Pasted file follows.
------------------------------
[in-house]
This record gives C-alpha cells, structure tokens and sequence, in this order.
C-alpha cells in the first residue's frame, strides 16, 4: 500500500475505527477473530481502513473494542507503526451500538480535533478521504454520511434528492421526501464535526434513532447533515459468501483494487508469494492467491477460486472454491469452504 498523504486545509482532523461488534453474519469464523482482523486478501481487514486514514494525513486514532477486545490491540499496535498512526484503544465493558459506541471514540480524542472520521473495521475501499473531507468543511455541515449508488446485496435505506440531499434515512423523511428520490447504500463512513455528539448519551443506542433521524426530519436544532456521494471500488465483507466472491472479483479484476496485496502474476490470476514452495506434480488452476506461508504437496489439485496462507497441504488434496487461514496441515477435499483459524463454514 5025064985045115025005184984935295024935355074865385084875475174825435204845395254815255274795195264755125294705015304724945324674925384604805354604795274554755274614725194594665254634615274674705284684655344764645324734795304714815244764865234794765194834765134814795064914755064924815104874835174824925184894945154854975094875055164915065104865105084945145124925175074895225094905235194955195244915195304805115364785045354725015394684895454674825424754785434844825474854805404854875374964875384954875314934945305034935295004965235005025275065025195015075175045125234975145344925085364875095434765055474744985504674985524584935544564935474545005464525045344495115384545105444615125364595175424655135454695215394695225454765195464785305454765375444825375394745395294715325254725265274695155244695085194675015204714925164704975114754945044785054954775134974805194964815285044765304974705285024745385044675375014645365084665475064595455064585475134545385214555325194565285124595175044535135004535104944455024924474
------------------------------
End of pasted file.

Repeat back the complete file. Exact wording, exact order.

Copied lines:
[in-house]
This record gives C-alpha cells, structure tokens and sequence, in this order.
C-alpha cells in the first residue's frame, strides 16, 4: 500500500475505527477473530481502513473494542507503526451500538480535533478521504454520511434528492421526501464535526434513532447533515459468501483494487508469494492467491477460486472454491469452504 498523504486545509482532523461488534453474519469464523482482523486478501481487514486514514494525513486514532477486545490491540499496535498512526484503544465493558459506541471514540480524542472520521473495521475501499473531507468543511455541515449508488446485496435505506440531499434515512423523511428520490447504500463512513455528539448519551443506542433521524426530519436544532456521494471500488465483507466472491472479483479484476496485496502474476490470476514452495506434480488452476506461508504437496489439485496462507497441504488434496487461514496441515477435499483459524463454514 5025064985045115025005184984935295024935355074865385084875475174825435204845395254815255274795195264755125294705015304724945324674925384604805354604795274554755274614725194594665254634615274674705284684655344764645324734795304714815244764865234794765194834765134814795064914755064924815104874835174824925184894945154854975094875055164915065104865105084945145124925175074895225094905235194955195244915195304805115364785045354725015394684895454674825424754785434844825474854805404854875374964875384954875314934945305034935295004965235005025275065025195015075175045125234975145344925085364875095434765055474744985504674985524584935544564935474545005464525045344495115384545105444615125364595175424655135454695215394695225454765195464785305454765375444825375394745395294715325254725265274695155244695085194675015204714925164704975114754945044785054954775134974805194964815285044765304974705285024745385044675375014645365084665475064595455064585475134545385214555325194565285124595175044535135004535104944455024924474